The government investigative committee has now submitted its final report in which it presents a series of proposals for changes to the energy tax on electricity. In particular, the committee proposes that a uniform tax rate be introduced for electricity, that the tax relief in certain municipalities in northern Sweden be abolished, that the tax reliefs for certain utilisation areas be implemented, as a major rule, in the form of a tax refundand that large data centres enjoy the same favourable tax treatment of electricity as the manufacturing industry.
The changes are proposed to take effect from 1 January 2017. The final report is currently under referral.
A uniform tax rate for electricity and tax refunds
The committee believes the current scheme in which electricity suppliers charge their customers a lower tax rate based on the nature of their operations is not in accordance with EU state aid rules.. If EU state aid rules are to be complied with in the future, the rules require, according to the committee, a direct contact between the authority granting the state aid, i.e. the Swedish Tax Agency, and the recipients of the state aid.
The committee, therefore, proposes that a uniform tax rate be applied regardless of area of use and that the lower energy tax rate be implemented through a tax refund procedure whereby consumers apply for refund of tax from the Tax Agency.
To alleviate the liquidity pressure for the most electricity-intensive businesses, the committee proposes that these operations have the right to opt for voluntary tax registration. This means that they would be able to purchase electricity tax-free and report and pay tax to the Tax Agency. The committee estimates that 200-300 companies would be eligible for voluntary tax registration.
To reduce the administrative burden for businesses, as well as for the Tax Agency, the committee proposes that only that portion of the tax for each calendar year exceeding SEK 12,000 would be refundable. The committee also proposes that no changes be made to the existing refund threshold for agriculture, forestry and fisheries.
Tax relief for certain northern municipalities to be abolished
The current tax relief for electricity consumed in certain municipalities in northern Sweden constitutes a form of state aid when electricity is consumed by businesses. In the view of the committee, the tax relief is not compatible with the EU law that will become fully applicable from 1 July 2016, and this Swedish tax relief cannot, therefore, be maintained. The committee, consequently, proposes that the current tax relief system be abolished.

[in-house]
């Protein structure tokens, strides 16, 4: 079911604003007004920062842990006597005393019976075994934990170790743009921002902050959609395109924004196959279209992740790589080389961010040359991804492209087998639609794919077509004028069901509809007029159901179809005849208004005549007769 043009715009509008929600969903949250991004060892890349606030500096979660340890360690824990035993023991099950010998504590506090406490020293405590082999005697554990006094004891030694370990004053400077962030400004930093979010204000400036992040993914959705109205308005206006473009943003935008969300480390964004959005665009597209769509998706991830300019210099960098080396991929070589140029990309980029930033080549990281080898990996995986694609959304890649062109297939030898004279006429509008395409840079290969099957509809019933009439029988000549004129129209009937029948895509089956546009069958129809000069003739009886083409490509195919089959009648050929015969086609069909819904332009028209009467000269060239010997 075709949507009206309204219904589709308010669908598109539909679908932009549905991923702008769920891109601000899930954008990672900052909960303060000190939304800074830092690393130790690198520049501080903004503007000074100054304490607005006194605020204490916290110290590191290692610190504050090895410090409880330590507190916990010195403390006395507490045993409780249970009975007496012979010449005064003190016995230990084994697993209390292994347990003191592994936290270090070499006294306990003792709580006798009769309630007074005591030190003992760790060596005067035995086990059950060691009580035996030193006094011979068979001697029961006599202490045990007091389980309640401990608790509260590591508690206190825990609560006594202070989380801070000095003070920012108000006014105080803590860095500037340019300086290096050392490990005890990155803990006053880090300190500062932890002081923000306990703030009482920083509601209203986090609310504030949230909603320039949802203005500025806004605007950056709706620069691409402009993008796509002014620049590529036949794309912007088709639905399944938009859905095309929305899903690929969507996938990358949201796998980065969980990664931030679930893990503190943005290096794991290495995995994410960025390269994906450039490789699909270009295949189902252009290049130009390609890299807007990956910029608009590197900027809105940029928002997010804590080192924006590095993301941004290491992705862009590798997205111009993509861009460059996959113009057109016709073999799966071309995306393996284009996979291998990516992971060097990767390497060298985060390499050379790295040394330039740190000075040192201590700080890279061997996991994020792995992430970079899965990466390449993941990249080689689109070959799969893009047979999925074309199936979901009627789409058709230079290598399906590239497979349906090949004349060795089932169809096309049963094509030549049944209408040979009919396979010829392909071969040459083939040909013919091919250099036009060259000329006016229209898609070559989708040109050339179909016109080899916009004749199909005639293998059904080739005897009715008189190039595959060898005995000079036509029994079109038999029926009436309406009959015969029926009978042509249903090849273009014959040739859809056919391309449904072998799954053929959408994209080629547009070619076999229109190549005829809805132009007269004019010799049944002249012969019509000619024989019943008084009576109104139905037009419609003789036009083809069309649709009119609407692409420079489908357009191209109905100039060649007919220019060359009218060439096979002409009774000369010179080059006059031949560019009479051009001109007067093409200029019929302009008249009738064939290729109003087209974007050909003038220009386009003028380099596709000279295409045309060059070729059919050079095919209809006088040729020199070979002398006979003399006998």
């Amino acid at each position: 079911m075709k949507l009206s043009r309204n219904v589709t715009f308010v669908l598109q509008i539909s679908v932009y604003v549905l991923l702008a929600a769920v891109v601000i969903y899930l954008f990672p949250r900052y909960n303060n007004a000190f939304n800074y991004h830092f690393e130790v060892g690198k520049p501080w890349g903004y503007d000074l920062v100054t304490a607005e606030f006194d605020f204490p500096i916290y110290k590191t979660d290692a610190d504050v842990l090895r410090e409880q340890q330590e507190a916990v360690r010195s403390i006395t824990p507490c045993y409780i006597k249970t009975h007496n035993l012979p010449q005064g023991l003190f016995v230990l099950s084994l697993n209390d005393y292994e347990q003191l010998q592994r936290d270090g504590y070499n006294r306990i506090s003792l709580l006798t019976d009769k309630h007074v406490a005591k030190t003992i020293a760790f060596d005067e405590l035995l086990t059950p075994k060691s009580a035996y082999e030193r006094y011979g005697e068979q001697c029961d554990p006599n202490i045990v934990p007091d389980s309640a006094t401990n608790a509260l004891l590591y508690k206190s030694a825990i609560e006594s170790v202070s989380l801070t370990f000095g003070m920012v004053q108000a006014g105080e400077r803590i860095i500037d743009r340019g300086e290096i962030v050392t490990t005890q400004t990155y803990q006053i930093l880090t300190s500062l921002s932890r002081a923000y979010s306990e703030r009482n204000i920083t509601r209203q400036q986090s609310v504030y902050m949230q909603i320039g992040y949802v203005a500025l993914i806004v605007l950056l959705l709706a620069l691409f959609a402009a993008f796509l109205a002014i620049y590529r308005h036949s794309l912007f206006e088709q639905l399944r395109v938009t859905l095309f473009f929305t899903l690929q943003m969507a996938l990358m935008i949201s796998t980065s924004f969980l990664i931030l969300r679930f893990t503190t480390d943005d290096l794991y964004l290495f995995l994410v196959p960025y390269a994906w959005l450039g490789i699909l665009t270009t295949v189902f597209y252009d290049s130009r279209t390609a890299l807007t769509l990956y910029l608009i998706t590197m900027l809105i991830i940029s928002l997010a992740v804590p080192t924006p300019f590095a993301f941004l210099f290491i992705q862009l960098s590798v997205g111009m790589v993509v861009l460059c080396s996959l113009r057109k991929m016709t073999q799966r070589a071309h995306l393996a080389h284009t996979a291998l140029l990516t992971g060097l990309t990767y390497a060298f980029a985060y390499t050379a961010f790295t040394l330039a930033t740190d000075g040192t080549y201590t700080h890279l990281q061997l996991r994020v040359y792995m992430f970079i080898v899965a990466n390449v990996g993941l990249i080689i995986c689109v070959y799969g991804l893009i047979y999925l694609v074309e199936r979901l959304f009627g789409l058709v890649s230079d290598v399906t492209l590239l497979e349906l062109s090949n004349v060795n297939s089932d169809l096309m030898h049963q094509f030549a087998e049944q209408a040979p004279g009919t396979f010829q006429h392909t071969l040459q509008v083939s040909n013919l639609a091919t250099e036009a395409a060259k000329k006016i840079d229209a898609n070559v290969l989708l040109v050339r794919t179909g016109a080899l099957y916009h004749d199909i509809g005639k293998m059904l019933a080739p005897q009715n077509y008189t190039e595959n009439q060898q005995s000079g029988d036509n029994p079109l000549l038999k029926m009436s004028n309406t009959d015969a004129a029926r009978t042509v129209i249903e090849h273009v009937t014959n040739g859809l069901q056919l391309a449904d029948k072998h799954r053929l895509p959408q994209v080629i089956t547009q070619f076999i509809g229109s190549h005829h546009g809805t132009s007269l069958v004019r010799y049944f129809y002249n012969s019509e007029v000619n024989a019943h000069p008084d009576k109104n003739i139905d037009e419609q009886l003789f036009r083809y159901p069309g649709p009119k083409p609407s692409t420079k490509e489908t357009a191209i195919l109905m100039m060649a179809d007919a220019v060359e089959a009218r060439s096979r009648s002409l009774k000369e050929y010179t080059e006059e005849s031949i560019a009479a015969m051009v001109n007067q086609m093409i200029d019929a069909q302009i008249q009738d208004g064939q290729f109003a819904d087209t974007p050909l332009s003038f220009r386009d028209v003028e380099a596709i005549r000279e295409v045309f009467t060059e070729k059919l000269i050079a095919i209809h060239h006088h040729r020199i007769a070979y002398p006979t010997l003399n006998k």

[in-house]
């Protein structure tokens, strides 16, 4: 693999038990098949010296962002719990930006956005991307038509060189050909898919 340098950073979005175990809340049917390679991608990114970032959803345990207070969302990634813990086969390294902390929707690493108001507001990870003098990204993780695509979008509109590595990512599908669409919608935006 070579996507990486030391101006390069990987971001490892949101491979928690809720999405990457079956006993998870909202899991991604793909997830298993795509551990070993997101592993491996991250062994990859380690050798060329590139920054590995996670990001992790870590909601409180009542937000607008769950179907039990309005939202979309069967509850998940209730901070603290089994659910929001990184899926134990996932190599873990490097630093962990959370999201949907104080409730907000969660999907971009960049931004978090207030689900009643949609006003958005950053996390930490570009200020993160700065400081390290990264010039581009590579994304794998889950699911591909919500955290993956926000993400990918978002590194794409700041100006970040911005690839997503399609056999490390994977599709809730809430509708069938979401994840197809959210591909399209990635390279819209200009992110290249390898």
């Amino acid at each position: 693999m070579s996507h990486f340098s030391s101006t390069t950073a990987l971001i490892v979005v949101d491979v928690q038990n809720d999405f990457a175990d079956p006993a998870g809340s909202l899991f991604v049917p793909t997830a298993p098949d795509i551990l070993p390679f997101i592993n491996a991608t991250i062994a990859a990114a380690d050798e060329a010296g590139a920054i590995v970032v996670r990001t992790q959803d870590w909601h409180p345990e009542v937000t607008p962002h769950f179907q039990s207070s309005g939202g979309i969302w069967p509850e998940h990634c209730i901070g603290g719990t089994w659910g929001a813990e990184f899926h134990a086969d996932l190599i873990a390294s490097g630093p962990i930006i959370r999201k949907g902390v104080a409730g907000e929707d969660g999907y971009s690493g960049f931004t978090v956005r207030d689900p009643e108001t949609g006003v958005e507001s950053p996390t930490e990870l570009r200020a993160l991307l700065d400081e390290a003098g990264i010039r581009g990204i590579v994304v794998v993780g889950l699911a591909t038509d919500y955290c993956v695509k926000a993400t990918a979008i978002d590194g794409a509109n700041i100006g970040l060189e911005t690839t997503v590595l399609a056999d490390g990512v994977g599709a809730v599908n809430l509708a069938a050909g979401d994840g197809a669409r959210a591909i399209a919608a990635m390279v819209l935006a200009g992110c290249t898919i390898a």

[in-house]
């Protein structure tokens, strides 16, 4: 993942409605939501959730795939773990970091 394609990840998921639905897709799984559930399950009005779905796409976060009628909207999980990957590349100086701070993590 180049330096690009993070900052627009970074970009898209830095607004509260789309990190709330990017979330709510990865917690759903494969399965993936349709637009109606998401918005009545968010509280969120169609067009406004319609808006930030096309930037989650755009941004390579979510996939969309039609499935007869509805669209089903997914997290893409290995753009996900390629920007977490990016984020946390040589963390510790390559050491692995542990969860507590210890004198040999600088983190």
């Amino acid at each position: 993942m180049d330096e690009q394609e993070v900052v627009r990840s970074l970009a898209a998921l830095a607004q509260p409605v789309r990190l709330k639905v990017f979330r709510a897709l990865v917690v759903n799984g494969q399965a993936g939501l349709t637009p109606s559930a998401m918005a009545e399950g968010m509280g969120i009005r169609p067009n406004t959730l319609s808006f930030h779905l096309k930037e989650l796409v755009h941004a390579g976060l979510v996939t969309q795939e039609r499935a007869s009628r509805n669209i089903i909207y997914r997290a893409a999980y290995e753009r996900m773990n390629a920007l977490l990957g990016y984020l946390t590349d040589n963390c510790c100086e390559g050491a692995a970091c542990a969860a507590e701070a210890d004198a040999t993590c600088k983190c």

Reduced tax for certain large data centres
The committee was instructed to pay particular heed to the international competition that companies operating in areas such as information and communication technology are exposed to, i.e. the competitive situation for businesses operating in fields other than traditional industry.
The committee notes that the data centre industry is growing rapidly both in Sweden and internationally and is expected to have a further significant development potential. Similar to manufacturers, some companies in the industry are electricity-intensive and exposed to international competition.
The committee, therefore, proposes that large data centres enjoy the same reduced tax rate that applies to electricity consumption in manufacturing processes.
Financial effects of the committee’s proposals
The abolition of the tax reliefin certain municipalities in northern Sweden is estimated to yield SEK 644m in increased revenues annually, while the introduction of a threshold for tax refunds will increase annual revenues by SEK 566m.
A lower tax rate for data centres is expected to reduce revenues by SEK 245m, while the amended refund procedure will generate SEK 10m.
Overall, the proposed changes would increase public revenues by SEK 975m, annually.
Anders Edlund and Fredrik Jonsson